The Fourth Summer – book review

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The Fourth Summer
by Kathleen Gilles Seidel
Release Date:  July 24, 2018
Publisher: Lyrical Shine
Book #1 in the Stand Tall series
Number of Pages:  250
Kindle Edition
Source:  ARC from Net Galley
Contemporary Romance/New Adult M/F
Rating:  R
Read 7/2/18 to 7/3/18

The cover of this book doesn’t go with this story at all.  Not that there’s anything wrong with the cover, but it’s just the wrong cover for this story in my mind.  This story has way more to do with interpersonal relationships between all ages and backgrounds than a sexy guy laying on a bed.

The flashback to the relationship that Caitlyn and Seth had as young teens is amazingly sweet.  The innocent friendship that is their first summer had a wonderful nostalgia for me.  Especially when I learned the reason Caitlyn was initially sent to her grandmother’s that summer.  Not that I could relate with exactly what she was going through, but haven’t we all had that feeling of being pushed aside for other family members at that age?

From the way this one began I thought it may end up being a coming of age story.  Although there are some elements of that here and there, that’s not what this book is at its core.  Seth and Caitlyn are selected for a jury for a high-profile case that goes awry.  Don’t worry though, it’s also not a courtroom drama.  The author does a great job of giving us enough information so the reader understands how confusing the trial is for the jurors without going so deep it takes away from the story.  Because again, this is not a courtroom drama.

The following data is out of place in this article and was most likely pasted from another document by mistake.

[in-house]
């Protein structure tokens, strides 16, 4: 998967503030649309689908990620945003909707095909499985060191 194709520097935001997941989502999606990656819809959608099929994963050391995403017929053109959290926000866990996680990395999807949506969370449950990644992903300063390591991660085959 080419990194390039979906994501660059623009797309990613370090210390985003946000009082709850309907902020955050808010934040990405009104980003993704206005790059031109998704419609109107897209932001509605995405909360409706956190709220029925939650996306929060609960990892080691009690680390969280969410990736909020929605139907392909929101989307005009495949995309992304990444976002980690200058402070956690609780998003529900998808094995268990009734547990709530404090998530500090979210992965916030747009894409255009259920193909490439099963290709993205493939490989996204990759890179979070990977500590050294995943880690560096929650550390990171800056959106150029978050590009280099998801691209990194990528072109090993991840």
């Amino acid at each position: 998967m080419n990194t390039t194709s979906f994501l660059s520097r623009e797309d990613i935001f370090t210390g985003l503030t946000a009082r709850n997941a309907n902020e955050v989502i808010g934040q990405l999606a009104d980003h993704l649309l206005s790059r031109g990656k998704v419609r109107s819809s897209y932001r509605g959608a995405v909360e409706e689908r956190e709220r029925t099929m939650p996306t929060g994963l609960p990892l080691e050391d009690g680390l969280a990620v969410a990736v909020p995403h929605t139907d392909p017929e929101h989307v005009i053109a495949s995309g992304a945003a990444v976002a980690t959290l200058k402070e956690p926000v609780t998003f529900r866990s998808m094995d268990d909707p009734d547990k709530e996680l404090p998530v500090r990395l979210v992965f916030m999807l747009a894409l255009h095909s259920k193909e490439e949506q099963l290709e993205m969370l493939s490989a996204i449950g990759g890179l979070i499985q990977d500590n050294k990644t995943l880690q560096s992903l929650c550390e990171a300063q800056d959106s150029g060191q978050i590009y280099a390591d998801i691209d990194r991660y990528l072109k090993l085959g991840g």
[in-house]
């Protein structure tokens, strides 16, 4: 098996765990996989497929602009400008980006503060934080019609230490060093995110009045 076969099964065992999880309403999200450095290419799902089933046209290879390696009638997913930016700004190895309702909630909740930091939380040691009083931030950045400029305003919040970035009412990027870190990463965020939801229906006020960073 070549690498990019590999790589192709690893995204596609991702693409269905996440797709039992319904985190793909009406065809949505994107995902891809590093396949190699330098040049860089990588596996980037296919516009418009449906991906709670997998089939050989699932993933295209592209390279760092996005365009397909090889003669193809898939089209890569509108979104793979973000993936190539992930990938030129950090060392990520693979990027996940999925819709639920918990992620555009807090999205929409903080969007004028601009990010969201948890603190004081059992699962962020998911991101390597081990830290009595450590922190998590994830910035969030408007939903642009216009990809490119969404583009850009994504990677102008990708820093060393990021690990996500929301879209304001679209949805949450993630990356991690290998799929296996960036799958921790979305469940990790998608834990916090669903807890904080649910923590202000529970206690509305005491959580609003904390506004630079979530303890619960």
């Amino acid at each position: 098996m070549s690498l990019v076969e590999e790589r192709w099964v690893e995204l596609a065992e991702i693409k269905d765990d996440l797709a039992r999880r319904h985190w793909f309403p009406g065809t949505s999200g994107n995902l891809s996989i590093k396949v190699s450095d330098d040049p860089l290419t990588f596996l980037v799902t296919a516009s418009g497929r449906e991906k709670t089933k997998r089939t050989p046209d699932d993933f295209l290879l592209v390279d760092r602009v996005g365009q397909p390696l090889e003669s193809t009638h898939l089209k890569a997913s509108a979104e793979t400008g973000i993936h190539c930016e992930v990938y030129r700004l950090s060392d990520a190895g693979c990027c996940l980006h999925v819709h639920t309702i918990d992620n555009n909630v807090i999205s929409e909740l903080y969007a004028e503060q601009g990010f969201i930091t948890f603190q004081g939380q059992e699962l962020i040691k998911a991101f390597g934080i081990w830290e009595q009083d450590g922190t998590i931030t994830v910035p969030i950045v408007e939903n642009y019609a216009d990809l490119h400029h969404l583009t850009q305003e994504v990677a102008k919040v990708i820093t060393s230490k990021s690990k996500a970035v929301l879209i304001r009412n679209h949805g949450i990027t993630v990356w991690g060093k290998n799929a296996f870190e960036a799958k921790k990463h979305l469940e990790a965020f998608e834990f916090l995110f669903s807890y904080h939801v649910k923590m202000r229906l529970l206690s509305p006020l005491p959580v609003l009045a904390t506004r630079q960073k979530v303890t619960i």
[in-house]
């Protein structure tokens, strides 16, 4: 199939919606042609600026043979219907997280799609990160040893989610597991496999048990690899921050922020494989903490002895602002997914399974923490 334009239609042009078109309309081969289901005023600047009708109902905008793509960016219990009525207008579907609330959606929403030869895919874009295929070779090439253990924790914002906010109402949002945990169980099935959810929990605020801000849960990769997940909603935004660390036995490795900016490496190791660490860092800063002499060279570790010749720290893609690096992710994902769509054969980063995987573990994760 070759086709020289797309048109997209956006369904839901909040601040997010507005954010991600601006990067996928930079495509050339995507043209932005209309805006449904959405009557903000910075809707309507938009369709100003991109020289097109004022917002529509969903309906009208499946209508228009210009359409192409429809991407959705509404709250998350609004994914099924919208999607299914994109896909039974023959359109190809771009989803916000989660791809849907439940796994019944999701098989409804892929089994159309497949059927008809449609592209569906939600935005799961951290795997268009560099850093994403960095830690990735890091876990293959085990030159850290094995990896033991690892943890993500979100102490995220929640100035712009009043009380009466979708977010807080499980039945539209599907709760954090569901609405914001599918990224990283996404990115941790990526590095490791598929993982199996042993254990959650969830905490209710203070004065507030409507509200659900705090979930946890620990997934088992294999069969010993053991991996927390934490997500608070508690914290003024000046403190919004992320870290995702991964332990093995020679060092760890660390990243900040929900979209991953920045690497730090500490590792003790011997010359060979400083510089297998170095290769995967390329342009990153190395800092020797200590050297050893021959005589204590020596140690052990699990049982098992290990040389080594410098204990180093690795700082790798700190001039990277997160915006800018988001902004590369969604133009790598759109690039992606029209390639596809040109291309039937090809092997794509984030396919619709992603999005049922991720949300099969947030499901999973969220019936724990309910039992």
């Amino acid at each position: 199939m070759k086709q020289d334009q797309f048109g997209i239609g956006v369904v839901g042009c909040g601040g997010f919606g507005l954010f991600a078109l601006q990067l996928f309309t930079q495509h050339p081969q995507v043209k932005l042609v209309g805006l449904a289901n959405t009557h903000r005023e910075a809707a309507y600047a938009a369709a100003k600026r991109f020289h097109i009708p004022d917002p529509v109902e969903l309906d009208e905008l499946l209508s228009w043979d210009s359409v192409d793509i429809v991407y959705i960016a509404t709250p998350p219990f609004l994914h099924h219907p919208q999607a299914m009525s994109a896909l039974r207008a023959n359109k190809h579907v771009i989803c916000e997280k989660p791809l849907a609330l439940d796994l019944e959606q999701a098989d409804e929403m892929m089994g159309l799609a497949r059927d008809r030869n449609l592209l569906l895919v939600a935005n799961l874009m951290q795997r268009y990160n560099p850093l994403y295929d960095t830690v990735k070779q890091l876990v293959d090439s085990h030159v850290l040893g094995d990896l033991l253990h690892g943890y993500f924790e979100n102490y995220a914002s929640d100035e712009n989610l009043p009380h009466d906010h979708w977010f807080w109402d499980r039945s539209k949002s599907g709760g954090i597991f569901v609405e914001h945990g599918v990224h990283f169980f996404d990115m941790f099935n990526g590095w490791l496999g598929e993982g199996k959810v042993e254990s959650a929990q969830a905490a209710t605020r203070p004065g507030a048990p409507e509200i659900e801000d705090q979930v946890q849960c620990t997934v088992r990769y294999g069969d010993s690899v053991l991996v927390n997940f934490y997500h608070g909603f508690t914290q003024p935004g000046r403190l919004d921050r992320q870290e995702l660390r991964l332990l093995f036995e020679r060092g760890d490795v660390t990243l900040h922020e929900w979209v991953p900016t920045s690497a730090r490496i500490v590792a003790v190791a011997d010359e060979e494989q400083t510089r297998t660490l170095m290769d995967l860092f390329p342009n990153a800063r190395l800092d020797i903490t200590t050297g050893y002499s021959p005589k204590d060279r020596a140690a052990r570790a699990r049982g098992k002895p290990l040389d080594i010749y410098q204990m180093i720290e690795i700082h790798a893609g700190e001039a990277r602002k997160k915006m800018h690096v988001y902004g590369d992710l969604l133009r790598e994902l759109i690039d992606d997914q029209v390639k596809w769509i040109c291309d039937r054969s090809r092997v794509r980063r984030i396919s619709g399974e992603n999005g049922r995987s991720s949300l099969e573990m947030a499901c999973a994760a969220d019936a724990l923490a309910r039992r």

This is a story about human interaction.  The way we are perceived by others and the way we think we are coming across.  It’s about how we want to be viewed as opposed to how we are viewed.  I was impressed by the cast of characters that made up the jury.  When you have such a large cast of non-main characters it can sometimes be hard to remember who’s who.  These jurors all had distinct enough characters that I was never confused as to who the author was referencing in any scene.  From the shy and meek young lady to the brass and egotistical middle-aged jerk, I got them all down pretty quickly.

Ultimately, this is a love story between Caitlyn and Seth.  I liked their connection and connected with Caitlyn, but never truly understood Seth’s motivations for the way things played out in their third summer.  Was he just immature or was he as selfish as he seemed?  The author never really makes that clear, and maybe that’s by design.  Now, I don’t agree with Caitlyn on holding Seth’s decision against him.  It was actually selfish of her to think that he should have made a different choice.  But the way things played out from there was all on Seth.

This is the first book I’ve read by this author and I’m a bit on the fence.  While I enjoyed the story and was impressed with how well she developed even her side characters, her writing is a bit stilted for me.  This could just be my own preference, but it just seemed the style was more middle-grade while the content definitely wasn’t.  I’m sure I’ll pick something up by her again if I get the chance since the story did engage me quite a bit.  And since this is the first in the series I am interested enough in Seth’s buddies that I’d pick up another of this series if they’re about them.

3 stars

**I received an ARC of this book courtesy of Net Galley and the publisher. All opinions expressed in this review are my own and given freely**

About Cheri

I'm the mom of two boys and wife to my high school sweetheart. Our oldest, Josh, is living at home while working and paying off student loans. Our youngest, Griffin recently left his active duty Army job and is now National Guard here at home. He moved back to Michigan with his wife Kirsten and our beautiful granddaughter Hazel. I work part time and try to fit as much reading into my life as possible.
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2 Responses to The Fourth Summer – book review

  1. Pingback: The Last Snowfall (Stand Tall) – ARC Review | All In Good Time

  2. Pingback: Autumn’s Child (Stand Tall) – ARC Review | All In Good Time

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